07/7/14

The Use of Colour and LED Lights in Public Digital Art

This case study style post is a bit more in depth than some of the other work we have placed on our blog, but is highly relevant to the evolution of art that we all know and love. It looks at how colour and LED lighting are being used in public digital art in the context of two city shopping districts in Australia; the Wintergarden Façade in Queen Street Mall Brisbane and Rundle Lantern in Rundle Mall Adelaide. This post aims to highlight interesting light and colour techniques used by Australian digital artists in building facades. It also aims to give budding artists and designers a framework in order to influence their own work. Throughout this post we use the term “digital media” to mean tools such as computer technology and internet that are used to produce art or any creative outcomes.

Background

Colour and lighting has been a topic in different fields, such as psychology, physics, chemistry, optics, vision, engineering, visual arts, graphic design, urban studies, interior design and architecture. Within the field of architecture, colour and light are considered to be an important means of expression. Colour and light are an integral part of our built environment expressing the character and culture of its people. It can create a distinct sense of place. Colour and light in the built environment may positively affect the quality of design by promoting emotions such as pleasure and arousal; or negatively affect the quality of design by promoting negative emotions such as distress and depression. Perhaps most importantly, colour and light communicates a cultural identity bound in history and tradition.

Advances in computer hardware and LED Lighting in the last few years allow much greater realism in digital art. The complexity and size of digital art also have increased dramatically and is evident in most of the Australian city shopping precincts. LED Arts utilizing LED strip lights, LED Downlights and other types of mood lighting in the public sphere has only really been made viable for councils due to the creation of low energy LED lighting solutions. This can be seen throughout the world and are commonly seen on unique landmarks such as the Story Bridge in Brisbane and the Sydney Opera House.

Smart skins, programmable surfaces, responsive facades, and interactive building envelopes are active research areas in architectural design that are bringing the gap between the traditional static world of architecture with recent paradigms from human-computer interaction, ubiquitous computing and tangible interface designas described by P. Green-Armytage. The enquiry arises from the current digital phenomena in Australia. It is evident that the society is changing its taste from traditional art to digital art.

What is Public Digital Art?

Public Digital Art is defined by Bruce Wands as work made using technology like the internet, computers, information technology, virtual environments, sound engineering, and more. Building facades in Australian city shopping districts have embraced digital art in many capacities and has become an established part of these environments.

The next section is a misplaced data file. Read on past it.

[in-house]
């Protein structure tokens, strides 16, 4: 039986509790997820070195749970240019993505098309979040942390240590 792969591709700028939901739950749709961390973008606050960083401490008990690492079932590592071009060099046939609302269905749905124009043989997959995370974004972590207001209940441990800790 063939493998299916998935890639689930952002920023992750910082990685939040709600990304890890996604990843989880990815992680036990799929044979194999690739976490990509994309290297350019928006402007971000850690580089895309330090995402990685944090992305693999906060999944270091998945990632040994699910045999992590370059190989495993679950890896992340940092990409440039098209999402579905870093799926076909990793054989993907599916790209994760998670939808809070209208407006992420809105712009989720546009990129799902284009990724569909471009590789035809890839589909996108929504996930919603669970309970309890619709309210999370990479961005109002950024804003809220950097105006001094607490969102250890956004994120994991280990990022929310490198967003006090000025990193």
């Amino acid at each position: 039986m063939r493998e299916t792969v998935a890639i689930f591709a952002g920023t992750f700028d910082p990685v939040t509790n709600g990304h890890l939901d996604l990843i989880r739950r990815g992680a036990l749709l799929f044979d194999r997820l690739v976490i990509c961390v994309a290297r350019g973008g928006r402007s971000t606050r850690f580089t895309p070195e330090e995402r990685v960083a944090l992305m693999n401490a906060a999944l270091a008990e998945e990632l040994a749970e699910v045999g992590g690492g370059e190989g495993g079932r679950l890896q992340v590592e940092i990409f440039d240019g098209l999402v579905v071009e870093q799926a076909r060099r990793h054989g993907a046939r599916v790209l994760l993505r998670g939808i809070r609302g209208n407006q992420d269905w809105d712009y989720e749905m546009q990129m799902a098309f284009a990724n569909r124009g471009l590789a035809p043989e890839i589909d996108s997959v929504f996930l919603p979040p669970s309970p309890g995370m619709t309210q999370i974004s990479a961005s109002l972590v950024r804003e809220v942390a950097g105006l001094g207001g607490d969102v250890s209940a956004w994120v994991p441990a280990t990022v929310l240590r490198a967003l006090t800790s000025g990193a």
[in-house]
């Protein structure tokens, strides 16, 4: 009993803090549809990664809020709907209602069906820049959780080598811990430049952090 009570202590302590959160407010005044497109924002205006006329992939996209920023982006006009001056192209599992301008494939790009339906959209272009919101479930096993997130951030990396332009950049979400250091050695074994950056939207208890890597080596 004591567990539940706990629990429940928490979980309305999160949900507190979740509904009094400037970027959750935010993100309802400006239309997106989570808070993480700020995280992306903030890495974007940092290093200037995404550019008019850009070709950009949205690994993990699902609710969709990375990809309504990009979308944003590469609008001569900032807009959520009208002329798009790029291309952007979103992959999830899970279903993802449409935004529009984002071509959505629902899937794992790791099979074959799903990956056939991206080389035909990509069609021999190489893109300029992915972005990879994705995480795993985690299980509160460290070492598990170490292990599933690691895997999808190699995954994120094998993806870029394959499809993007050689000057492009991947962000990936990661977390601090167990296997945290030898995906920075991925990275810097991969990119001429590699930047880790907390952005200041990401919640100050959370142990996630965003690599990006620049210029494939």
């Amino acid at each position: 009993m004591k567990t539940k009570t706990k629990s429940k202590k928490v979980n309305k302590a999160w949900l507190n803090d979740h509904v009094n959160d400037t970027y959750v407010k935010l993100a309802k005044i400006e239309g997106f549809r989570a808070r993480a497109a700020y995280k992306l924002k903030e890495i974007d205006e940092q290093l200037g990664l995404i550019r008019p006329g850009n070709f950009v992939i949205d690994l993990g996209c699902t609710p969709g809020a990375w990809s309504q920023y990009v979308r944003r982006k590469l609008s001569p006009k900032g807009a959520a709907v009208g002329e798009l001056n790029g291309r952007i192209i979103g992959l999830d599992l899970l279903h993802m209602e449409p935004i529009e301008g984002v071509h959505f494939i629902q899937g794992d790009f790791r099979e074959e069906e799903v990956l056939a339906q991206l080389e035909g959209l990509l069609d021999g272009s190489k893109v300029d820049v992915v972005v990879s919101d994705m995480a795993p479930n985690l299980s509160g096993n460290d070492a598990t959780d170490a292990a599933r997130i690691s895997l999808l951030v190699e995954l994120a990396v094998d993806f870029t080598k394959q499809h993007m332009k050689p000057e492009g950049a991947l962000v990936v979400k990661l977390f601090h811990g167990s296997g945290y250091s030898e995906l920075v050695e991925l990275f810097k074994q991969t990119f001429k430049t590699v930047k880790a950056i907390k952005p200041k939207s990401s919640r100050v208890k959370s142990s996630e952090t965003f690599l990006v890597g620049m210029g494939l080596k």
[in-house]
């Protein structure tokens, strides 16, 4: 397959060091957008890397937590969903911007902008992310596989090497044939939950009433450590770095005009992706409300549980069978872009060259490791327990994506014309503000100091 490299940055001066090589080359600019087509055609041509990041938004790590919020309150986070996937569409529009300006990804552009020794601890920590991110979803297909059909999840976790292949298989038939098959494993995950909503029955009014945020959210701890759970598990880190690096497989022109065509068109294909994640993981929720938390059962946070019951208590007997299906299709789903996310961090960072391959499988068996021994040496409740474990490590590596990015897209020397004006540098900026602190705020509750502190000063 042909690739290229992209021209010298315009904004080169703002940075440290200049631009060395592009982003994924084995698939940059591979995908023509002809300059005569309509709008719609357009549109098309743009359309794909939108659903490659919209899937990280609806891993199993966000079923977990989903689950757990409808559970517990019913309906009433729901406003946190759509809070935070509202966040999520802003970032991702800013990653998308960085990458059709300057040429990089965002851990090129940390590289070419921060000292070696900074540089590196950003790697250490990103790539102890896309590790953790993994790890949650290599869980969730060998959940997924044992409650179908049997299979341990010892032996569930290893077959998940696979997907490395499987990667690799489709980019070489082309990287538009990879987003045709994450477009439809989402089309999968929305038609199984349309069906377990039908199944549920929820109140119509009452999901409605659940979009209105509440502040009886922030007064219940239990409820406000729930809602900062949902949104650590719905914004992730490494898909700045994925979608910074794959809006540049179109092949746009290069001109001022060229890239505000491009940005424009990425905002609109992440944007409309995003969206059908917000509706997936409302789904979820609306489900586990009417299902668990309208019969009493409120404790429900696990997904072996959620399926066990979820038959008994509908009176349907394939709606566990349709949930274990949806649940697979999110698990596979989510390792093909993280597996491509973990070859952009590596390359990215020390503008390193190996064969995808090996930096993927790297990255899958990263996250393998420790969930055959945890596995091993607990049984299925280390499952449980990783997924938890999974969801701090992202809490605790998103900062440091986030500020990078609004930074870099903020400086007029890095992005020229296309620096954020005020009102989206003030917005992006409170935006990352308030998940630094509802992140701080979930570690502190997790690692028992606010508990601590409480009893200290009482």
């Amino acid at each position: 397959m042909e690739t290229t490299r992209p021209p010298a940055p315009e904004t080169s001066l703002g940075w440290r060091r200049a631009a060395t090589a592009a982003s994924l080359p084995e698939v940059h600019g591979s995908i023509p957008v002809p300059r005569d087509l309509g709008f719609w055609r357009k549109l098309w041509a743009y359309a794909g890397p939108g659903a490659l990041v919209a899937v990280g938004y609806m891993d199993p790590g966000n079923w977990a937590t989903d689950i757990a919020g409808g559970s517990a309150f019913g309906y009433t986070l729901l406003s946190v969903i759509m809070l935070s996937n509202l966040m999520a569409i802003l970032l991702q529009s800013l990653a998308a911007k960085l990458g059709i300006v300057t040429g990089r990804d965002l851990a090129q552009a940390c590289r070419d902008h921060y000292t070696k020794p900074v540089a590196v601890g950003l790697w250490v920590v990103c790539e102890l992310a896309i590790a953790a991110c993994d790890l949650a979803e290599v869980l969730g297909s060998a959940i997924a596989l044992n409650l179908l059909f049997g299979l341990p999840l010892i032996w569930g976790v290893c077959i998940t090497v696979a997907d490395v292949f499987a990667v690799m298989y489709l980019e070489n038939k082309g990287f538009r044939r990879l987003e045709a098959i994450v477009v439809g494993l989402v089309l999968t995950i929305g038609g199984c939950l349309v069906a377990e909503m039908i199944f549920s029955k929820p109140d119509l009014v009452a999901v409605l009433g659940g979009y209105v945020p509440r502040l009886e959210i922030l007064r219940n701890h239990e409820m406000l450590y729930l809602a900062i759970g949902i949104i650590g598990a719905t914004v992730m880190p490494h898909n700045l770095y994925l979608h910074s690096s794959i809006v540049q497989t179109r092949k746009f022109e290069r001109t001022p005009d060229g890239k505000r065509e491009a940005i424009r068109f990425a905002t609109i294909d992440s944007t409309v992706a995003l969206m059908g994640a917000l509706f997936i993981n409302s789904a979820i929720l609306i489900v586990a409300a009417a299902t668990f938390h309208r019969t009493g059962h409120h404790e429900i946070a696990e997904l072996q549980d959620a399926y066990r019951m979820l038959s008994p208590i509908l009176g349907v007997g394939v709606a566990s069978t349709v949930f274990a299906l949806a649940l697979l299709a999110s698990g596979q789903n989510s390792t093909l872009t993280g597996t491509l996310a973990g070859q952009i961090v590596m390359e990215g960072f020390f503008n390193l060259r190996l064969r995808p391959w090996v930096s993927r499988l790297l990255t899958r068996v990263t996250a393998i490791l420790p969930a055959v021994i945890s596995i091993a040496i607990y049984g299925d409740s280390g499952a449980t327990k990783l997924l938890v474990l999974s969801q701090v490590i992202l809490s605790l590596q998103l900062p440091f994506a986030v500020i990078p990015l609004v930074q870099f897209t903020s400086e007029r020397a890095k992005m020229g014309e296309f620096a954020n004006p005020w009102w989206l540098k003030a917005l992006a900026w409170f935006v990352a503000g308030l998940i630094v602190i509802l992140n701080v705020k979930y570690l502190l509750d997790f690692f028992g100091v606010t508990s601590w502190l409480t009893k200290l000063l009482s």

We decided to approach the two properties with a number of key questions in mind:

  • How does the geography of two different Australian cities affect the choice of colour and light in public digital art?
  • Do different cultures prefer different levels of light and colour mixes? i.e. strobing light, ambient light.

Literature Covering Digital Art

Lois Swirnoff, author of the book, “The Color of Cities: an international perspective” is also known as a colour consultant and passionate promoter of colour as a primary design issue. The vignettes featured in her book reveal how cultural influences and environmental conditions impact regional colour preferences in architectural expression. This literature has unravelled that:

  • People’s collective colour reactions to their surrounding environment were developed as a manifestation of extended exposure of the eye and brain to the conditions of the environment
  • Everyone living in the same region has similar reactions to the qualities of light and local colour in their environment; therefore common colours arise in the region.
  • Colour is considered as a geographic marker.
  • Regional colours reveal the global range and diversity of vernacular expression.

Another school of thought was from Janelle Cugley, a lecturer from Curtin University in Western Australia. She suggested that seeing and knowing the natural environment of a region may reveal a palette that may not only regenerate the sustainable health of a community when placed back as design interpretations, but also re-unite us with our natural world.

The Case Study

Our keen artists made an investigation of two building facades in two different Australian city shopping district; Wintergarden Façade in Queen Street Mall Brisbane and Rundle Lantern in Rundle Mall Adelaide. The digital arts were produced by two different artist groups. Investigations were made in the geographical and cultural context of the usage of colour and light.

Our case study revealed differences and similarities in the use of colour and light between the two building facades.

Wintergarden Façade
Rundle Lantern 
  Queen Street Mall, Brisbane Rundle Mall, Adelaide

Lighting Technique

Description Light is used to energise the scene of the rich language of cutting, scoring and folding of the cladding structure. The Lantern’s unique designs are driven by computer software that showcase colourful and dynamic moving imagery and digital art works by night and creates a contemporary architectural experience during the day.